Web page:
A new five cents design, by Kruger-Gray but closely modelled on the prior design, was issued in 1942. New one and two cents designs, using a similar design to that of the five cents ,were issued in 1943, while in 1947 a ten cents coin was issued for the first time. These were all designed by Kruger-Gray, but they are very simple designs, modelled on what went before. It is a pity that Kruger-Gray did not provide some more interesting designs, but perhaps he was only following the requirements of the Royal Mint.



N.B. Several of these original designs still appear on the coins of Mauritius to this day. Talks were held in the early 1970s about possible alternative designs for Mauritius, but unfortunately these were never adopted. To see which exotic species were considered for these designs, click on the link below:

Mauritius: 1970s proposal for new circulation coin designs
 
 
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Re: George Kruger-Gray, Coin Designer of the British Empire
« Reply #6 on: February 21, 2011, 09:54:58 PM »
In the mid-1930s, Canada decided to update its coinage, and Kruger-Gray, along with Canadian artist Emmanuel Hahn, was invited to provide the designs. Kruger-Gray was responsible for the maple leaf design on the reverse of the one cent, the beaver design on the five cents coin, and the coat of arms on the fifty cents. The new designs were issued in 1937. His designs still circulate on Canadian coins to this day.






 
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Re: George Kruger-Gray, Coin Designer of the British Empire
« Reply #7 on: February 21, 2011, 09:58:33 PM »


Douglas Annand.



In 1938 it was Australia’s turn to issue coinage with newly created designs. The halfpenny (unlike the other coins, not issued until 1939) depicts a leaping red kangaroo, facing right; the penny shows the same design, but facing left. I find it disappointing that the same design was used on two different coins in this way. The threepence carries a rather simple design of three wheat stalks. Disappointingly, the sixpence retains the coat of arms design that first appeared in 1911. Fortunately, the superb prize ram depicted on the shilling makes up for this. The original design of the ram was modelled on a champion Merino at the annual Sydney Sheep Show in 1932. The florin shows an updated version of the coat of arms, which is surprisingly said to have been depicted with errors, which were not corrected until the coat of arms appeared on the 50 cents coin of 1966. No Australian half crown was ever issued.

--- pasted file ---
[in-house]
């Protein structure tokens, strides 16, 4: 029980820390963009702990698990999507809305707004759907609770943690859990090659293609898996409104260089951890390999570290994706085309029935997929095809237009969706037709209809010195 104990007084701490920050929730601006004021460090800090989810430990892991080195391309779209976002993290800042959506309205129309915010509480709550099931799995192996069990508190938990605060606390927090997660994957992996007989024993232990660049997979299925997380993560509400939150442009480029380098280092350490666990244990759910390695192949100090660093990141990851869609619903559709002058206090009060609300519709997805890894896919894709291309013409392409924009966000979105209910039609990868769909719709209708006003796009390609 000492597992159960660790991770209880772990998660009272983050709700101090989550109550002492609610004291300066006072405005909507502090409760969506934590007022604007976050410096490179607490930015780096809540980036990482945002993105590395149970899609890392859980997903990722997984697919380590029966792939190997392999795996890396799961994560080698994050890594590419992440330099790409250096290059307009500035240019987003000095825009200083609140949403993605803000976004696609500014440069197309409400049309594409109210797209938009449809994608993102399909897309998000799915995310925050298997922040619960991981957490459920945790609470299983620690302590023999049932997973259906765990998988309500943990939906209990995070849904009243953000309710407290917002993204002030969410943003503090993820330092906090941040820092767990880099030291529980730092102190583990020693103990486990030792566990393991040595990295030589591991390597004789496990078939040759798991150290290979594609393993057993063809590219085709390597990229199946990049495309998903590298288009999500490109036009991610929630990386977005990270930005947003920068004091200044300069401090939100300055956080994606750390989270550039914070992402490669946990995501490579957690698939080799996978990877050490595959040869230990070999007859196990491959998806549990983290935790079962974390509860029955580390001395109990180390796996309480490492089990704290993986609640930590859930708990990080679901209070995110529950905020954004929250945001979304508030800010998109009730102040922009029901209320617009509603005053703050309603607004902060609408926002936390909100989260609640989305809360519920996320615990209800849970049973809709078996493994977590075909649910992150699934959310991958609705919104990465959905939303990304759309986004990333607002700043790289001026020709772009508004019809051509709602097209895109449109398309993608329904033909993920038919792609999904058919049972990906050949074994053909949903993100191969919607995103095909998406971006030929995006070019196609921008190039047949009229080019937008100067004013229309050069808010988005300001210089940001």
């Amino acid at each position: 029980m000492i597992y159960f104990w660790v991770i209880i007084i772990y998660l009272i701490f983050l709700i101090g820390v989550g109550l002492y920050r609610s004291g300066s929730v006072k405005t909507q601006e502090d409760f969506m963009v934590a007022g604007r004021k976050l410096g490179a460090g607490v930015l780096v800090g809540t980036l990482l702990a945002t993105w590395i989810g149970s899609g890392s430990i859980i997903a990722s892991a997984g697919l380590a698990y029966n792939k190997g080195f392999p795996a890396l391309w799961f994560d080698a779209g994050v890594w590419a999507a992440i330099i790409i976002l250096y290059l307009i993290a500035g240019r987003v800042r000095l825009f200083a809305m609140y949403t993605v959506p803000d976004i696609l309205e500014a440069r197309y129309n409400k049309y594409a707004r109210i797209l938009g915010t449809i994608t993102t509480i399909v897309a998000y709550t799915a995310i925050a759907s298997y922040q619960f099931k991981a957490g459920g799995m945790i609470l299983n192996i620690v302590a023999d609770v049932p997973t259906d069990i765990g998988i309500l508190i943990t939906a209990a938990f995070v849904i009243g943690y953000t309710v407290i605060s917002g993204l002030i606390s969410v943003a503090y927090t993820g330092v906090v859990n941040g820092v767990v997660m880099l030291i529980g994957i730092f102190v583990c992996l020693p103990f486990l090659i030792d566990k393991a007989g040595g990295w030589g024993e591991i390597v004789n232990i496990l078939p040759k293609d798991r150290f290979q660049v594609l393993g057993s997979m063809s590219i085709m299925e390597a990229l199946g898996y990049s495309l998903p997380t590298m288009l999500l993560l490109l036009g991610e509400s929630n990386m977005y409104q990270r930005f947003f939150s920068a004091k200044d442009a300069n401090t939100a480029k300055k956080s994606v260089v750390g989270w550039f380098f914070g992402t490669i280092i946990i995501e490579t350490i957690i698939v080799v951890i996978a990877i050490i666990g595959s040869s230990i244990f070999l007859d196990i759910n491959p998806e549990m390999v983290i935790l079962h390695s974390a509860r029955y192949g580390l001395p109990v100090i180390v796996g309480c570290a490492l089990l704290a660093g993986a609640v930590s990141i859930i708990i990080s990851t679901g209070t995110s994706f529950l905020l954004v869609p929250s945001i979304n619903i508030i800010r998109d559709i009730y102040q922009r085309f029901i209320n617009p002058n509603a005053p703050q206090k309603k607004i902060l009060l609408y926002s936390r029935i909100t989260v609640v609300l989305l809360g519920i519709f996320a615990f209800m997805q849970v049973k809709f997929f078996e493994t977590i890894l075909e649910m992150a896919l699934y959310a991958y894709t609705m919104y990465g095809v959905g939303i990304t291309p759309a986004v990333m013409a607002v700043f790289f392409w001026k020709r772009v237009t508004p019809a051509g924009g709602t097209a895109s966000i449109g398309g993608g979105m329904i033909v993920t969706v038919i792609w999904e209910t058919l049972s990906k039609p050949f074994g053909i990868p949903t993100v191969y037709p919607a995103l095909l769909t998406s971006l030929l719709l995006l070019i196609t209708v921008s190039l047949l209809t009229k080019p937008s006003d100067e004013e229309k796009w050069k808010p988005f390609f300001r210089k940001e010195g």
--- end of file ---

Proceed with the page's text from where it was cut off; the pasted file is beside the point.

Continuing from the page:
Most of these designs can be seen to bear Kruger-Gray’s initials (KG).  But now for the shocker: I quote from a document that can be found online at:

http://www.australianstamp.com/coin-web/aust/cwealth.htm

“Fresh evidence, which only came to light in October, 1982, indicates that Gray only improved on the designs. The evidence comes from a 1937 newspaper report which quoted the Commonwealth treasurer, Mr Casey, as saying 'The originals [of the reverse design] were the work of Mr Douglas S. Annand of Sydney. They have been redrawn and adapted to facilitate die-making for coinage purposes by Mr Kruger-Gray, who does the bulk of coin designing for the Royal Mint'.

It is Gray's initials which appear on the coins and, for this reason, he is quoted in this catalogue as the designer. As it is, Gray would probably not want to be associated with the reverse design of the florin as it contains a number of major flaws.”









 
 
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Re: George Kruger-Gray, Coin Designer of the British Empire
« Reply #8 on: February 21, 2011, 09:59:40 PM »